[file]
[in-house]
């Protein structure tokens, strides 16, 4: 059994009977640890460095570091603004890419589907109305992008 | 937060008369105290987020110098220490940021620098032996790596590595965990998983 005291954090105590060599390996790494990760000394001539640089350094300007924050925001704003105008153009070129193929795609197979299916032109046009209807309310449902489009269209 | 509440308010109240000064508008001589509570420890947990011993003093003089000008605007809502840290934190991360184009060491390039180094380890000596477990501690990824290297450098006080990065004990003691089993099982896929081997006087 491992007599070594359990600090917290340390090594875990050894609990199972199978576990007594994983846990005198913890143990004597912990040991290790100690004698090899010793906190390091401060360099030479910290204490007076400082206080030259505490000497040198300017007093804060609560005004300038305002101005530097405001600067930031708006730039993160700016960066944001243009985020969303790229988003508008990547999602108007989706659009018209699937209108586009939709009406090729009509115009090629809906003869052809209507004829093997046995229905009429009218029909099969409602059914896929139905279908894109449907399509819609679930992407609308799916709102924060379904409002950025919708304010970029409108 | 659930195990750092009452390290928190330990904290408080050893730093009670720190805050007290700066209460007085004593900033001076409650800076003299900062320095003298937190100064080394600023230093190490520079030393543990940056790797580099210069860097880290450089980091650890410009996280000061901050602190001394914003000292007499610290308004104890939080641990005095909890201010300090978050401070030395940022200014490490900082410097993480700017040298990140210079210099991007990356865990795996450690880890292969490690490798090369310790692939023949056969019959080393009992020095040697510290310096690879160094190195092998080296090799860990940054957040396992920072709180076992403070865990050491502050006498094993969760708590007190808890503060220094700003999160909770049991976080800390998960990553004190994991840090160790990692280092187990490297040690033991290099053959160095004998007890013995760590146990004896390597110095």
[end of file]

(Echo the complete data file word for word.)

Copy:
[in-house]
């Protein structure tokens, strides 16, 4: 059994009977640890460095570091603004890419589907109305992008 | 937060008369105290987020110098220490940021620098032996790596590595965990998983 005291954090105590060599390996790494990760000394001539640089350094300007924050925001704003105008153009070129193929795609197979299916032109046009209807309310449902489009269209 | 509440308010109240000064508008001589509570420890947990011993003093003089000008605007809502840290934190991360184009060491390039180094380890000596477990501690990824290297450098006080990065004990003691089993099982896929081997006087 491992007599070594359990600090917290340390090594875990050894609990199972199978576990007594994983846990005198913890143990004597912990040991290790100690004698090899010793906190390091401060360099030479910290204490007076400082206080030259505490000497040198300017007093804060609560005004300038305002101005530097405001600067930031708006730039993160700016960066944001243009985020969303790229988003508008990547999602108007989706659009018209699937209108586009939709009406090729009509115009090629809906003869052809209507004829093997046995229905009429009218029909099969409602059914896929139905279908894109449907399509819609679930992407609308799916709102924060379904409002950025919708304010970029409108 | 659930195990750092009452390290928190330990904290408080050893730093009670720190805050007290700066209460007085004593900033001076409650800076003299900062320095003298937190100064080394600023230093190490520079030393543990940056790797580099210069860097880290450089980091650890410009996280000061901050602190001394914003000292007499610290308004104890939080641990005095909890201010300090978050401070030395940022200014490490900082410097993480700017040298990140210079210099991007990356865990795996450690880890292969490690490798090369310790692939023949056969019959080393009992020095040697510290310096690879160094190195092998080296090799860990940054957040396992920072709180076992403070865990050491502050006498094993969760708590007190808890503060220094700003999160909770049991976080800390998960990553004190994991840090160790990692280092187990490297040690033991290099053959160095004998007890013995760590146990004896390597110095």